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Pew's Latest Look At Voters Finds Many Who Defy Party Labels

Some voters are a lot more complicated than is commonly understood, a new Pew Research Center study suggests. In Denver, an election worker collects a mail-in ballot from a voter on Tuesday.
Ed Andrieski
Some voters are a lot more complicated than is commonly understood, a new Pew Research Center study suggests. In Denver, an election worker collects a mail-in ballot from a voter on Tuesday.

Following up on its recent report on the ever-widening ideological gulf between Americans, the Pew Research Center unveiled its latest sorting of voters into categories based, in part, on the relative strength or weakness of their partisan attachments.

Not only that, Pew also has an online quiz of 23 questions that allows you to find out where you fit among its eight categories or types (Pew uses the fancy word "typologies"). They are: Steadfast Conservatives, Business Conservatives, Young Outsiders, Hard-Pressed Skeptics, Next-Generation Left, Faith and Family Left, and Solid Liberals.

Some of the questions used to sort respondents seem to employ intentionally black and white framing in order to force respondents to pick a side that may not necessarily represent their true views.

Take Question 3, for example: "Which of the following statements comes closest to your view? This country should do whatever it takes to protect the environment, or This country has gone too far in its efforts to protect the environment." It's possible to disagree with the second choice without fully embracing the first.

Question 14 does something similar: "Which of the following statements comes closest to your view? The best way to ensure peace is through military strength, or Good diplomacy is the best way to ensure peace." What if you believe that good diplomacy and a strong military are equally essential? That's a very American view, actually. The eagle on the Great Seal of the United States grips arrows in one talon, a peace offering of an olive branch in the other.

That said, the typologies provide a new way to understand some old and some new cleavages in both the liberal and conservative camps.

Probably the two most interesting types are groups Pew calls "wildcards," because their attachment to the major parties is noticeably weak; the Young Outsiders lean right, the Hard-Pressed Skeptics left. One reflection of that is the surprisingly large percentage in either group (it's a majority in both) who hold both liberal and conservative values.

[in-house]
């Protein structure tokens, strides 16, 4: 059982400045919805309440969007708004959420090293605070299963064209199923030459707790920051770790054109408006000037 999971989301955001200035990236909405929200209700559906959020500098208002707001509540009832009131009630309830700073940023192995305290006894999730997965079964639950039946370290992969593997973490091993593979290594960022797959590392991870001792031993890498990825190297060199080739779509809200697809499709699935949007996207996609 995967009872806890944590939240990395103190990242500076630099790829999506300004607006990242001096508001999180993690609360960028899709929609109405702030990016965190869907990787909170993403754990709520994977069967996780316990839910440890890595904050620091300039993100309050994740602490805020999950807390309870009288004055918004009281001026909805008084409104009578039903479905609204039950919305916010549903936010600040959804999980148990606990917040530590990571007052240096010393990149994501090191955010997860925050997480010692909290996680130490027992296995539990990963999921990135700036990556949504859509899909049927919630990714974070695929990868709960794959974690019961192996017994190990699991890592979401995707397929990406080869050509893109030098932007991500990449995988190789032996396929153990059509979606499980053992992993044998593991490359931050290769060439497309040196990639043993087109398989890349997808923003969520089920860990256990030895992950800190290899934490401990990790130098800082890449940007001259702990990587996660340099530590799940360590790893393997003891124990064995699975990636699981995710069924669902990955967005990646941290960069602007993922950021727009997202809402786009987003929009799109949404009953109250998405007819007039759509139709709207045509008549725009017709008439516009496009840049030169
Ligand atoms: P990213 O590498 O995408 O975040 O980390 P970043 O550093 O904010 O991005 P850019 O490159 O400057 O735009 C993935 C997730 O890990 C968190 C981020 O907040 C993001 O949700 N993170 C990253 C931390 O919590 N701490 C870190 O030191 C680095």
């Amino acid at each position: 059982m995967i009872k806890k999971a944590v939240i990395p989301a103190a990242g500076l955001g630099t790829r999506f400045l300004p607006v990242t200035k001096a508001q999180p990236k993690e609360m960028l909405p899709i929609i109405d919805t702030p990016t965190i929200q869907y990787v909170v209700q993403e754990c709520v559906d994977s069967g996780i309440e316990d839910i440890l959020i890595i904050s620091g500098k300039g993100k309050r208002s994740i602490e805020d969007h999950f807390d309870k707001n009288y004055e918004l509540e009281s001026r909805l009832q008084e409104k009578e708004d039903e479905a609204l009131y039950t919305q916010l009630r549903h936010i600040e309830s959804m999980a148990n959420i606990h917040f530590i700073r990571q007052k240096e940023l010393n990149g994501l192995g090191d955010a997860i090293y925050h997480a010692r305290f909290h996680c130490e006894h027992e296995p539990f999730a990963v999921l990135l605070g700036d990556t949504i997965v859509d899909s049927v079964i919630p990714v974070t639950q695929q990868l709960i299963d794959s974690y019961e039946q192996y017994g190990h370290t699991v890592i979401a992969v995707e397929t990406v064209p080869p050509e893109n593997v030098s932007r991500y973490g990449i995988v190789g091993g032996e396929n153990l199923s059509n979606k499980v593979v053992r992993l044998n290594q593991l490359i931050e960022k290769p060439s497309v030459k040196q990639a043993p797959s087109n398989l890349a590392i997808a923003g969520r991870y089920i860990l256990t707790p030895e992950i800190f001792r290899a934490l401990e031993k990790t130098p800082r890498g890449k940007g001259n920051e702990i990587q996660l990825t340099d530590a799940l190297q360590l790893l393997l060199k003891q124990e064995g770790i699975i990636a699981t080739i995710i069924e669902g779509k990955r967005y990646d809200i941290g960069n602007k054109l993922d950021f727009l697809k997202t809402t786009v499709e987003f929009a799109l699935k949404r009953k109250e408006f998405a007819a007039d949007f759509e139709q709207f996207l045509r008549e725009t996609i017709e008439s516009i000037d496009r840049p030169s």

Michael Dimock, Pew's vice president of research, suspected many political observers would find the Young Outsiders' rightward tendencies surprising because the stereotype of voters their age (about half were between 18-39 years old) is that they're Democratic-leaning.

"They had a slightly Republican profile in 2012 and even more so in 2014," Dimock told It's All Politics. "That puts them well outside the caricature of that generation, the millennials who tend to, in a lot of ways, be more left of center."

The challenge for the Republican Party going forward, however, is that many of these Young Outsiders don't like it.

"They're clearly an uncomfortable fit for the party," Dimock said. "Most of them tell us they have an unfavorable view of the party, for crying out loud. They really don't seem to have a particular affinity in terms of identity or the broad sweep of what the party stands for. So they become a wildcard group."

Meanwhile, Democrats have their own challenges with the Hard-Pressed Skeptics. Like the red-leaning Young Outsiders, this Democratic-leaning group distrusts government.

But here's the weird thing: They trust the government when it comes to its ability to help the poor, which has a lot to do with these voters being in households with less than $30,000 in income.

"The best way to characterize these folks is they really dislike government; they think government can't do anything right, partly reflecting the fact that things aren't going right for them, so somebody must be messing up, right?" Dimock said. "But they don't want to cut the programs; they don't want to reduce the safety net. They're the ones who are in need of it."

The tension for them is that their conservatism is at odds with their personal finances. That group voted strongly for Obama in 2012 and were likely turned off by Mitt Romney's "47 percent" comment.

But in 2014, while a majority — 51 percent — say they intend to vote for Democrats in the midterm congressional races, 37 percent say they intend to vote for Republicans. "I think there's a lot of traction for the Republican Party to potentially pick up support from this group because of their level of frustration.

"This is a group that's probably going to be the biggest anti-incumbent voters because they're so frustrated that they just want change," Dimock said.

Perhaps the third most interesting group would be the Next Generation Left who, while reliably Democratic, mostly don't subscribe to the view that racism is what holds back the majority of African-Americans.

"They just aren't animated by the kind of Great Society vision so at the core of the Democratic Party's identity [especially Baby Boomers]," Dimock said. "Whether it be the battle for equal rights for African-Americans and poverty assistance programs, they're like, 'Done and done. Whatever.' Given the choice of paying for some of these programs and reducing the deficit, their priority would be reducing the deficit."

This is the 27th year Pew has conducted its typologies research in order to better understand the ideological nuances that go beyond simple Democratic and Republican categorizations.

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Frank James joined NPR News in April 2009 to launch the blog, "The Two-Way," with co-blogger Mark Memmott.